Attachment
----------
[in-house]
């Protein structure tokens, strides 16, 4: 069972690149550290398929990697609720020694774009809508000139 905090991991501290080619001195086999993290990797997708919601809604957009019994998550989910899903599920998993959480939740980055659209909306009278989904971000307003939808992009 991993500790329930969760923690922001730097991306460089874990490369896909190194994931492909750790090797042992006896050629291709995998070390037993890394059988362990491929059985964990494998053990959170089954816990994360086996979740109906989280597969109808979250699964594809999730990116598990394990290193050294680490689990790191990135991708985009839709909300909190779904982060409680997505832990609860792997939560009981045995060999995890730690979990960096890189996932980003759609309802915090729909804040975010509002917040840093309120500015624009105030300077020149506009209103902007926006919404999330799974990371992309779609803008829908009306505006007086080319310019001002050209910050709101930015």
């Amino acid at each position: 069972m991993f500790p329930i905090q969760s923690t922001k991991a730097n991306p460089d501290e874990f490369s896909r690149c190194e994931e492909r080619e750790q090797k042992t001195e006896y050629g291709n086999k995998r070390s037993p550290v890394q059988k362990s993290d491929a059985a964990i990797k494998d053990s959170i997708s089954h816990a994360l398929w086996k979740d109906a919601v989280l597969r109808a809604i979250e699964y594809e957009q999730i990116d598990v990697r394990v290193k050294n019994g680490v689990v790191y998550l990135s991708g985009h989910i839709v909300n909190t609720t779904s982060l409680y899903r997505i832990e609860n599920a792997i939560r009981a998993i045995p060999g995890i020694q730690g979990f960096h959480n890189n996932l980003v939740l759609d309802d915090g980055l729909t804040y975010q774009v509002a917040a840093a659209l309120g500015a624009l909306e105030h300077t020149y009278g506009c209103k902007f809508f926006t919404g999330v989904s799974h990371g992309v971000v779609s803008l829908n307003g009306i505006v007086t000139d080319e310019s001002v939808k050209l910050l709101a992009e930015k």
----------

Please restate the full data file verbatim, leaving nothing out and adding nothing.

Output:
[in-house]
């Protein structure tokens, strides 16, 4: 069972690149550290398929990697609720020694774009809508000139 905090991991501290080619001195086999993290990797997708919601809604957009019994998550989910899903599920998993959480939740980055659209909306009278989904971000307003939808992009 991993500790329930969760923690922001730097991306460089874990490369896909190194994931492909750790090797042992006896050629291709995998070390037993890394059988362990491929059985964990494998053990959170089954816990994360086996979740109906989280597969109808979250699964594809999730990116598990394990290193050294680490689990790191990135991708985009839709909300909190779904982060409680997505832990609860792997939560009981045995060999995890730690979990960096890189996932980003759609309802915090729909804040975010509002917040840093309120500015624009105030300077020149506009209103902007926006919404999330799974990371992309779609803008829908009306505006007086080319310019001002050209910050709101930015």
């Amino acid at each position: 069972m991993f500790p329930i905090q969760s923690t922001k991991a730097n991306p460089d501290e874990f490369s896909r690149c190194e994931e492909r080619e750790q090797k042992t001195e006896y050629g291709n086999k995998r070390s037993p550290v890394q059988k362990s993290d491929a059985a964990i990797k494998d053990s959170i997708s089954h816990a994360l398929w086996k979740d109906a919601v989280l597969r109808a809604i979250e699964y594809e957009q999730i990116d598990v990697r394990v290193k050294n019994g680490v689990v790191y998550l990135s991708g985009h989910i839709v909300n909190t609720t779904s982060l409680y899903r997505i832990e609860n599920a792997i939560r009981a998993i045995p060999g995890i020694q730690g979990f960096h959480n890189n996932l980003v939740l759609d309802d915090g980055l729909t804040y975010q774009v509002a917040a840093a659209l309120g500015a624009l909306e105030h300077t020149y009278g506009c209103k902007f809508f926006t919404g999330v989904s799974h990371g992309v971000v779609s803008l829908n307003g009306i505006v007086t000139d080319e310019s001002v939808k050209l910050l709101a992009e930015k």